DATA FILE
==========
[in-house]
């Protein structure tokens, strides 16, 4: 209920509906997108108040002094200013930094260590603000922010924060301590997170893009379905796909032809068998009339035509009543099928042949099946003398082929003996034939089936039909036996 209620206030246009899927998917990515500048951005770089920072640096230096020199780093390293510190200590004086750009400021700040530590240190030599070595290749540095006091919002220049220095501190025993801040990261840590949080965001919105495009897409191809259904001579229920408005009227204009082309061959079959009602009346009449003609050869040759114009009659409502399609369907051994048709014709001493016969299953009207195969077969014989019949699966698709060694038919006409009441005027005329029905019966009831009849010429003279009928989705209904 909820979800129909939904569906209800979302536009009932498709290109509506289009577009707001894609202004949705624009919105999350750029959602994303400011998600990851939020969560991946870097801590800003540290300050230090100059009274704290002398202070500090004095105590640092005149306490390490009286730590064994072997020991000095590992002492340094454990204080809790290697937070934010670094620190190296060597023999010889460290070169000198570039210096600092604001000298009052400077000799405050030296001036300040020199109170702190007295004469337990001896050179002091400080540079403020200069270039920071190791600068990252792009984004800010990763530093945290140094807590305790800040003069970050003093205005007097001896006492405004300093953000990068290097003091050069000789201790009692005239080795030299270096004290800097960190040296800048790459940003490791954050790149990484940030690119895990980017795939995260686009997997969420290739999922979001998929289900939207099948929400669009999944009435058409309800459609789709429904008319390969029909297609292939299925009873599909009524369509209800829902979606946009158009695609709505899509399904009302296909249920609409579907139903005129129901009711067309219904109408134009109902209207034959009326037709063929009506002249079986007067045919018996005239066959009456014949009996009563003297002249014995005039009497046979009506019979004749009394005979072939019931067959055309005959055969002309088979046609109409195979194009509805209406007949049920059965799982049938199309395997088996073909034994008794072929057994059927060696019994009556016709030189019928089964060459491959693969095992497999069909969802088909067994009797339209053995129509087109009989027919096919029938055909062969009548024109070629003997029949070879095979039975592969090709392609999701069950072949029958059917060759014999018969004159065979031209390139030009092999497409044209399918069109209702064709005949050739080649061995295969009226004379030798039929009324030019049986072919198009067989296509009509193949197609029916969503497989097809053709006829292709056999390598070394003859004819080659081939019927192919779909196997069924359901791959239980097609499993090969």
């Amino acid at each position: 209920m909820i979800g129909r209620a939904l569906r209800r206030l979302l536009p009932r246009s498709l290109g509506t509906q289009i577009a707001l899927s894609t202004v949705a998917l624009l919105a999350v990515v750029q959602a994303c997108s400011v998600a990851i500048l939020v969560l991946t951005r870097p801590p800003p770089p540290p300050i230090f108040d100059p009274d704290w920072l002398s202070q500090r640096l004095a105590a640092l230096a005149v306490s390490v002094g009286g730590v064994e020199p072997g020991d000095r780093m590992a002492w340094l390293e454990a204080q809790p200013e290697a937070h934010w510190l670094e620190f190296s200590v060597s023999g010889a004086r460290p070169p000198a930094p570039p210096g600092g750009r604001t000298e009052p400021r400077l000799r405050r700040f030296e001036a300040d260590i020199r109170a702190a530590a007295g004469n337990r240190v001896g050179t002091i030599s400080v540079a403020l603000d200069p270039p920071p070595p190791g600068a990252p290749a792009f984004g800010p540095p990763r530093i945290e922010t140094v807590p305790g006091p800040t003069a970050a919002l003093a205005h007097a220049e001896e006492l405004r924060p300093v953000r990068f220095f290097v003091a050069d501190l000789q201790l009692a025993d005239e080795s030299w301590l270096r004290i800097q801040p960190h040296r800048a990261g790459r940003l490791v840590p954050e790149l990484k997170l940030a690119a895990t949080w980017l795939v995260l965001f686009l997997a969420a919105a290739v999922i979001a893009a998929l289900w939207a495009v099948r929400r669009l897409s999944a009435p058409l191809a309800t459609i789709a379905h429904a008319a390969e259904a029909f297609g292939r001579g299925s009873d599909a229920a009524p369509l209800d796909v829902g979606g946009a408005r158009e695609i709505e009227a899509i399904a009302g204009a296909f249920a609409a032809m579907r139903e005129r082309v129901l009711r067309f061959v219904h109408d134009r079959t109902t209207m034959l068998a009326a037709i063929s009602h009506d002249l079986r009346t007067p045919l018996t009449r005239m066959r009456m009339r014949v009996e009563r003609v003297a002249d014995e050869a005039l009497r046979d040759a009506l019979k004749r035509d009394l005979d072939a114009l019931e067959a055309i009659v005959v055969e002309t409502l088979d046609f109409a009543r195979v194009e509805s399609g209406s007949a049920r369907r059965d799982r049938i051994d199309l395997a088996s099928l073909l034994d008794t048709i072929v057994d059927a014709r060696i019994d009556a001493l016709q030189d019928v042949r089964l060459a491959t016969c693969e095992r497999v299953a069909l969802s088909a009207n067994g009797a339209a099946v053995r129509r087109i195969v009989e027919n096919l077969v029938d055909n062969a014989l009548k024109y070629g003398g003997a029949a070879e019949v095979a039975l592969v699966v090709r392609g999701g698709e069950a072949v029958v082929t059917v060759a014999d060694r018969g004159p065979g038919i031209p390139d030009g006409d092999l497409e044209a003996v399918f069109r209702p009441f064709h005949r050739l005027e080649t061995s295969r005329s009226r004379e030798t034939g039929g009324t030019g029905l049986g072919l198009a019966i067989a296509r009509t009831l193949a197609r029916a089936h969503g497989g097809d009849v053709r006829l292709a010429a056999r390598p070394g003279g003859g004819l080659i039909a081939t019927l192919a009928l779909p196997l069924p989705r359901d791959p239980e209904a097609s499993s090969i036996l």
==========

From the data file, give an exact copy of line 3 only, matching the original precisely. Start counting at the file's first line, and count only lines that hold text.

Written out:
């Amino acid at each position: 209920m909820i979800g129909r209620a939904l569906r209800r206030l979302l536009p009932r246009s498709l290109g509506t509906q289009i577009a707001l899927s894609t202004v949705a998917l624009l919105a999350v990515v750029q959602a994303c997108s400011v998600a990851i500048l939020v969560l991946t951005r870097p801590p800003p770089p540290p300050i230090f108040d100059p009274d704290w920072l002398s202070q500090r640096l004095a105590a640092l230096a005149v306490s390490v002094g009286g730590v064994e020199p072997g020991d000095r780093m590992a002492w340094l390293e454990a204080q809790p200013e290697a937070h934010w510190l670094e620190f190296s200590v060597s023999g010889a004086r460290p070169p000198a930094p570039p210096g600092g750009r604001t000298e009052p400021r400077l000799r405050r700040f030296e001036a300040d260590i020199r109170a702190a530590a007295g004469n337990r240190v001896g050179t002091i030599s400080v540079a403020l603000d200069p270039p920071p070595p190791g600068a990252p290749a792009f984004g800010p540095p990763r530093i945290e922010t140094v807590p305790g006091p800040t003069a970050a919002l003093a205005h007097a220049e001896e006492l405004r924060p300093v953000r990068f220095f290097v003091a050069d501190l000789q201790l009692a025993d005239e080795s030299w301590l270096r004290i800097q801040p960190h040296r800048a990261g790459r940003l490791v840590p954050e790149l990484k997170l940030a690119a895990t949080w980017l795939v995260l965001f686009l997997a969420a919105a290739v999922i979001a893009a998929l289900w939207a495009v099948r929400r669009l897409s999944a009435p058409l191809a309800t459609i789709a379905h429904a008319a390969e259904a029909f297609g292939r001579g299925s009873d599909a229920a009524p369509l209800d796909v829902g979606g946009a408005r158009e695609i709505e009227a899509i399904a009302g204009a296909f249920a609409a032809m579907r139903e005129r082309v129901l009711r067309f061959v219904h109408d134009r079959t109902t209207m034959l068998a009326a037709i063929s009602h009506d002249l079986r009346t007067p045919l018996t009449r005239m066959r009456m009339r014949v009996e009563r003609v003297a002249d014995e050869a005039l009497r046979d040759a009506l019979k004749r035509d009394l005979d072939a114009l019931e067959a055309i009659v005959v055969e002309t409502l088979d046609f109409a009543r195979v194009e509805s399609g209406s007949a049920r369907r059965d799982r049938i051994d199309l395997a088996s099928l073909l034994d008794t048709i072929v057994d059927a014709r060696i019994d009556a001493l016709q030189d019928v042949r089964l060459a491959t016969c693969e095992r497999v299953a069909l969802s088909a009207n067994g009797a339209a099946v053995r129509r087109i195969v009989e027919n096919l077969v029938d055909n062969a014989l009548k024109y070629g003398g003997a029949a070879e019949v095979a039975l592969v699966v090709r392609g999701g698709e069950a072949v029958v082929t059917v060759a014999d060694r018969g004159p065979g038919i031209p390139d030009g006409d092999l497409e044209a003996v399918f069109r209702p009441f064709h005949r050739l005027e080649t061995s295969r005329s009226r004379e030798t034939g039929g009324t030019g029905l049986g072919l198009a019966i067989a296509r009509t009831l193949a197609r029916a089936h969503g497989g097809d009849v053709r006829l292709a010429a056999r390598p070394g003279g003859g004819l080659i039909a081939t019927l192919a009928l779909p196997l069924p989705r359901d791959p239980e209904a097609s499993s090969i036996l």